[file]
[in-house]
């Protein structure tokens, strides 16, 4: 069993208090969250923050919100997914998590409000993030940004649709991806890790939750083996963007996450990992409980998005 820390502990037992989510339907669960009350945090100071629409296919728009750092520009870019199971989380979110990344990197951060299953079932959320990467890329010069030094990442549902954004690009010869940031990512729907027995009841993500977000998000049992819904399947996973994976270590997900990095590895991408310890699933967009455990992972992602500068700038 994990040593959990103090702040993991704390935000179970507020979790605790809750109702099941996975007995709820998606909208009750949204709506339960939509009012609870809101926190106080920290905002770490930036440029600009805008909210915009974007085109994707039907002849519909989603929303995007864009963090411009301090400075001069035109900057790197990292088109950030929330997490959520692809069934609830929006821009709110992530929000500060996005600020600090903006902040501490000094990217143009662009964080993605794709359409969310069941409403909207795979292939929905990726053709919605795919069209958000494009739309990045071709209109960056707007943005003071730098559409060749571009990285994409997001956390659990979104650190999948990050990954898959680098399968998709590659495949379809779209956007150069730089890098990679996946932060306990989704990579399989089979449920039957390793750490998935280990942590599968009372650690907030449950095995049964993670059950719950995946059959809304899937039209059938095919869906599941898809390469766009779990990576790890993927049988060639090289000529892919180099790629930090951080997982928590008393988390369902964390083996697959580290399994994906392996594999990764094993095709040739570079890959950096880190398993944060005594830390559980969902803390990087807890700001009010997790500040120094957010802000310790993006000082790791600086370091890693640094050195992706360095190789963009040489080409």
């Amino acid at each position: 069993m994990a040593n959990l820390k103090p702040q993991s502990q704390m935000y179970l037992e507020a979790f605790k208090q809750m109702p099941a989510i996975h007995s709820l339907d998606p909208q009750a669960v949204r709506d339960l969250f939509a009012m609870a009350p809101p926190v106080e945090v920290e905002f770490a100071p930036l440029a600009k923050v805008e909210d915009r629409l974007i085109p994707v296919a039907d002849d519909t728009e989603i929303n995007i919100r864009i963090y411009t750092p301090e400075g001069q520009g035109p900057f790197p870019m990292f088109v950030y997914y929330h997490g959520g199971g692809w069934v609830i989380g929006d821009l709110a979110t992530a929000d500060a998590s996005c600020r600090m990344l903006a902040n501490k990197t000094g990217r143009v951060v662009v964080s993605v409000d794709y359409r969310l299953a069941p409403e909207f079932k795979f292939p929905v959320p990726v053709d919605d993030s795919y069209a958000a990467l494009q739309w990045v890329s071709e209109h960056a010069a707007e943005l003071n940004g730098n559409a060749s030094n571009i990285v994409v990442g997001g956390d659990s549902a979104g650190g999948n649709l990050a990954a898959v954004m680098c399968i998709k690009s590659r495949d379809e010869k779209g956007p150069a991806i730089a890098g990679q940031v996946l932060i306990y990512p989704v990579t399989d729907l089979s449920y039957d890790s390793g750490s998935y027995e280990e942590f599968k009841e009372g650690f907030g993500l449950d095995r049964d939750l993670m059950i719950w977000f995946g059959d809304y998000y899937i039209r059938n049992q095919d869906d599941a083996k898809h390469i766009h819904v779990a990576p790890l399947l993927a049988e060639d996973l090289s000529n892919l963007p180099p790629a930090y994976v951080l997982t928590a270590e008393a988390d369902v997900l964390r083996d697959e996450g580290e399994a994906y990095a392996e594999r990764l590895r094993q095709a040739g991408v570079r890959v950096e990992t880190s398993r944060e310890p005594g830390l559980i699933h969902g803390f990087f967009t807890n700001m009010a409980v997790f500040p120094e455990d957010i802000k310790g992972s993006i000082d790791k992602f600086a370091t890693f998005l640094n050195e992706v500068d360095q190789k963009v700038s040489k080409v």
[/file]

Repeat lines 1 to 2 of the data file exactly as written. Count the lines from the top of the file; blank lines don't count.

[in-house]
């Protein structure tokens, strides 16, 4: 069993208090969250923050919100997914998590409000993030940004649709991806890790939750083996963007996450990992409980998005 820390502990037992989510339907669960009350945090100071629409296919728009750092520009870019199971989380979110990344990197951060299953079932959320990467890329010069030094990442549902954004690009010869940031990512729907027995009841993500977000998000049992819904399947996973994976270590997900990095590895991408310890699933967009455990992972992602500068700038 994990040593959990103090702040993991704390935000179970507020979790605790809750109702099941996975007995709820998606909208009750949204709506339960939509009012609870809101926190106080920290905002770490930036440029600009805008909210915009974007085109994707039907002849519909989603929303995007864009963090411009301090400075001069035109900057790197990292088109950030929330997490959520692809069934609830929006821009709110992530929000500060996005600020600090903006902040501490000094990217143009662009964080993605794709359409969310069941409403909207795979292939929905990726053709919605795919069209958000494009739309990045071709209109960056707007943005003071730098559409060749571009990285994409997001956390659990979104650190999948990050990954898959680098399968998709590659495949379809779209956007150069730089890098990679996946932060306990989704990579399989089979449920039957390793750490998935280990942590599968009372650690907030449950095995049964993670059950719950995946059959809304899937039209059938095919869906599941898809390469766009779990990576790890993927049988060639090289000529892919180099790629930090951080997982928590008393988390369902964390083996697959580290399994994906392996594999990764094993095709040739570079890959950096880190398993944060005594830390559980969902803390990087807890700001009010997790500040120094957010802000310790993006000082790791600086370091890693640094050195992706360095190789963009040489080409």